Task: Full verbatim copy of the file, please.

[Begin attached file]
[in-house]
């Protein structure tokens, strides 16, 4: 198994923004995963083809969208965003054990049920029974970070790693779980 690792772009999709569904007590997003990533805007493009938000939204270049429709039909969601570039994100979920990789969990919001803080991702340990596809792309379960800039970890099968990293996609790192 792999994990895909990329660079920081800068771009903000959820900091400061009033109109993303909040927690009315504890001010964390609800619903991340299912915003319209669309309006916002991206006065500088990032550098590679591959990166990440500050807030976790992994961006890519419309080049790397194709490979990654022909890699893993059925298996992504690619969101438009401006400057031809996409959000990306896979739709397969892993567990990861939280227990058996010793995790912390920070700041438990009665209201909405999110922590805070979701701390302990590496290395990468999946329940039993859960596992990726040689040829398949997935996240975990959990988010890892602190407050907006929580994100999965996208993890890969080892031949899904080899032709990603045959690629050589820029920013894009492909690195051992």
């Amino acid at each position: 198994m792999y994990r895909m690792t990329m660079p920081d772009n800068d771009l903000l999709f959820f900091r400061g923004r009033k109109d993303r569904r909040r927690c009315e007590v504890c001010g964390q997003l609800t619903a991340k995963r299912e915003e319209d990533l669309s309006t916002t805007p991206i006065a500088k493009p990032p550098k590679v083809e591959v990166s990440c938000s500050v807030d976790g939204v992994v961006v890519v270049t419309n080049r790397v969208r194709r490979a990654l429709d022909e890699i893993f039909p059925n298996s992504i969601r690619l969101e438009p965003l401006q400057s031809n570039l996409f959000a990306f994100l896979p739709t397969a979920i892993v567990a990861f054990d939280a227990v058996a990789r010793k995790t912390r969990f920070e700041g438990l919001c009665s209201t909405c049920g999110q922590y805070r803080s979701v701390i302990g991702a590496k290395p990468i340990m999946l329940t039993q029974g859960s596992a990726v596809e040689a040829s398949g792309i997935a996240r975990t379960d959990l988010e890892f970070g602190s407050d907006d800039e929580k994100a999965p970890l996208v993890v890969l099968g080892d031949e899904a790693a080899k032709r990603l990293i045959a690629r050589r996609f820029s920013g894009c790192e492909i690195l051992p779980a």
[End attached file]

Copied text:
[in-house]
């Protein structure tokens, strides 16, 4: 198994923004995963083809969208965003054990049920029974970070790693779980 690792772009999709569904007590997003990533805007493009938000939204270049429709039909969601570039994100979920990789969990919001803080991702340990596809792309379960800039970890099968990293996609790192 792999994990895909990329660079920081800068771009903000959820900091400061009033109109993303909040927690009315504890001010964390609800619903991340299912915003319209669309309006916002991206006065500088990032550098590679591959990166990440500050807030976790992994961006890519419309080049790397194709490979990654022909890699893993059925298996992504690619969101438009401006400057031809996409959000990306896979739709397969892993567990990861939280227990058996010793995790912390920070700041438990009665209201909405999110922590805070979701701390302990590496290395990468999946329940039993859960596992990726040689040829398949997935996240975990959990988010890892602190407050907006929580994100999965996208993890890969080892031949899904080899032709990603045959690629050589820029920013894009492909690195051992």
């Amino acid at each position: 198994m792999y994990r895909m690792t990329m660079p920081d772009n800068d771009l903000l999709f959820f900091r400061g923004r009033k109109d993303r569904r909040r927690c009315e007590v504890c001010g964390q997003l609800t619903a991340k995963r299912e915003e319209d990533l669309s309006t916002t805007p991206i006065a500088k493009p990032p550098k590679v083809e591959v990166s990440c938000s500050v807030d976790g939204v992994v961006v890519v270049t419309n080049r790397v969208r194709r490979a990654l429709d022909e890699i893993f039909p059925n298996s992504i969601r690619l969101e438009p965003l401006q400057s031809n570039l996409f959000a990306f994100l896979p739709t397969a979920i892993v567990a990861f054990d939280a227990v058996a990789r010793k995790t912390r969990f920070e700041g438990l919001c009665s209201t909405c049920g999110q922590y805070r803080s979701v701390i302990g991702a590496k290395p990468i340990m999946l329940t039993q029974g859960s596992a990726v596809e040689a040829s398949g792309i997935a996240r975990t379960d959990l988010e890892f970070g602190s407050d907006d800039e929580k994100a999965p970890l996208v993890v890969l099968g080892d031949e899904a790693a080899k032709r990603l990293i045959a690629r050589r996609f820029s920013g894009c790192e492909i690195l051992p779980a």